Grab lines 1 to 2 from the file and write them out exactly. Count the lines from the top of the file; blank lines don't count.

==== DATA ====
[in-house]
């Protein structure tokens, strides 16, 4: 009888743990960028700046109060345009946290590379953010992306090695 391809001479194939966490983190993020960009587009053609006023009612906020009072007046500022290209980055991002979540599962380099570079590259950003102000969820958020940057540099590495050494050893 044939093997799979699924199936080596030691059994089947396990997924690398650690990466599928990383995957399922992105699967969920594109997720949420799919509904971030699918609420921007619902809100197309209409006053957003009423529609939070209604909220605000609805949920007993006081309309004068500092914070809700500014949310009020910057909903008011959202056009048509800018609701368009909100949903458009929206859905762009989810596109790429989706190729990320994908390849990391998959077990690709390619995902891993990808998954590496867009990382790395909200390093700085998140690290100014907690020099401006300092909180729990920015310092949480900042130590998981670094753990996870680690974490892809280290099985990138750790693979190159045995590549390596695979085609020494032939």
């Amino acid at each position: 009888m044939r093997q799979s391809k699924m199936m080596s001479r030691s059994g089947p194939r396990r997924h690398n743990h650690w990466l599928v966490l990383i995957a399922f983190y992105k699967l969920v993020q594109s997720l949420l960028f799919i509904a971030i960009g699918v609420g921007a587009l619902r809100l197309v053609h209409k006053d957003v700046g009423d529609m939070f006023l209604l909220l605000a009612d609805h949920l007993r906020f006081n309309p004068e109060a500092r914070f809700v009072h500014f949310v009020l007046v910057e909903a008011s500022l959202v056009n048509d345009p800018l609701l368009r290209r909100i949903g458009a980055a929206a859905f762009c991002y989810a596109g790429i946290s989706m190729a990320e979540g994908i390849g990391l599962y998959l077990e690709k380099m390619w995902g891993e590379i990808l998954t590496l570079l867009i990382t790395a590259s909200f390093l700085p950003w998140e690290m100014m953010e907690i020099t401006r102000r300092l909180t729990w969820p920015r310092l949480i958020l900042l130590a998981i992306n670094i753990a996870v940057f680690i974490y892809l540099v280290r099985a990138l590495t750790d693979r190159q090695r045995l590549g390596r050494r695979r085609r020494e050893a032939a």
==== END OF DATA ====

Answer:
[in-house]
């Protein structure tokens, strides 16, 4: 009888743990960028700046109060345009946290590379953010992306090695 391809001479194939966490983190993020960009587009053609006023009612906020009072007046500022290209980055991002979540599962380099570079590259950003102000969820958020940057540099590495050494050893 044939093997799979699924199936080596030691059994089947396990997924690398650690990466599928990383995957399922992105699967969920594109997720949420799919509904971030699918609420921007619902809100197309209409006053957003009423529609939070209604909220605000609805949920007993006081309309004068500092914070809700500014949310009020910057909903008011959202056009048509800018609701368009909100949903458009929206859905762009989810596109790429989706190729990320994908390849990391998959077990690709390619995902891993990808998954590496867009990382790395909200390093700085998140690290100014907690020099401006300092909180729990920015310092949480900042130590998981670094753990996870680690974490892809280290099985990138750790693979190159045995590549390596695979085609020494032939």